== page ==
1st Congressional District Profiles: Sandra Livingstone Emphasizes Local Roots
Prescott, AZ – Arizona 1st Congressional District candidate Sandra Livingstone is emphasizing her childhood growing up in Prescott, Arizona, and her stance on immigration. The Republican candidate was born and raised in the 1st District.
Inside her campaign headquarters, Livingstone said that local connection is exactly why she's running for Congress.
"It's because it's this district. If it was anywhere else in the country, I wouldn't. It's because this is home. It matters to me, this district, a lot.," Livingstone said.
Livingstone's ties to the district goes back to 1732, when her ancestors held land in this part of the Spanish empire. Her family also includes pioneers who established the town of Pine in 1870, and they were the first Europeans to explore the Mogollon Rim. She even claims to be part Native American.
Livingstone says those deep roots give her a unique perspective on the district's challenges, like renewable energy, trade imbalances and, especially, the border.
"I have seen the terrorist threat against this country, and it is deeply worrying. I want that border shut down. I want it shut down with a fence where you can. I would like to see geophysical equipment used underground, above ground, seismic equipment. I'd like to see more personnel down there that can do their job," Livingstone said.
Livingstone also proposes an overhaul of the immigration system that would give America's estimated 12 to 20 million illegal immigrants the chance to come forward and apply for permanent resident alienship - a status that would be more inclusive than President Bush's failed guest worker plan.
Livingstone says she is deeply disappointed in the failures of both the presidential administration and Congress.
"We don't have enough brains and solutions in Congress. I'm very disappointed in the gridlock and the lack of a decent budget. I feel that we are not solving problems out there and the common person is suffering because of it.," Livingstone said.
Livingstone's campaign has picked up a few key endorsements, including the Prescott Chamber of Commerce and former Arizona Senate President Ken Bennett, who is also from Prescott.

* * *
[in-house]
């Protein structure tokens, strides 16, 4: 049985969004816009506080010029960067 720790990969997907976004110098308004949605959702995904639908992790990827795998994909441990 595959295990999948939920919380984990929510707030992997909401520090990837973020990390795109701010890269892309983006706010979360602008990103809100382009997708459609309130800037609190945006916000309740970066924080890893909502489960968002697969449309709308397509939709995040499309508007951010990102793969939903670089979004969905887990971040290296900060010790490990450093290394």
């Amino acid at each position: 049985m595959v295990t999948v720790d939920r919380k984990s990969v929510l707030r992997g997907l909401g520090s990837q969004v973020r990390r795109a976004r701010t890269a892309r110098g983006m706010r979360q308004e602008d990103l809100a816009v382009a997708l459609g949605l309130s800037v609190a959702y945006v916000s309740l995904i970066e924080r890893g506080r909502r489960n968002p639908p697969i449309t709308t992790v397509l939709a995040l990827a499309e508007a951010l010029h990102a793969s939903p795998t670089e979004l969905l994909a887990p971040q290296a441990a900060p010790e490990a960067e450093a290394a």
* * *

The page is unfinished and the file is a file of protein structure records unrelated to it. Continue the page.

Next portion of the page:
Her campaign also got a boost last month when fellow Republican candidate Preston Korn dropped out. He says their stances on the issues are so similar that they could have split the vote, and that would have kept a candidate like Livingstone from winning.
"With the combination of her expertise, her experiences, and my work out there the last eight months, I believe we can get a primary win, and even a general win out of this. if I had not done this, it would have been much more difficult.," Korn said.
Livingstone's expertise is primarily in law. She has a doctorate in international law from Cambridge University in England, and has helped formulate policy on human rights at the state department.
She bristles at the notion that there are already enough lawyers in Congress.
"If you think about it, you are a legislator. You are there to make law, amend law. If you're not a lawyer, you're totally dependent on staff to do that. I think it's a real plus coming in as a lawyer and understanding where these laws go, how they're made and how they could impact people.," Livingstone said.
Livingstone doesn't try to hide her educational accomplishments. In fact, she combines her name and her doctoral title in a famous turn of phrase for her website address. It is www.drlivingstoneipresume.com.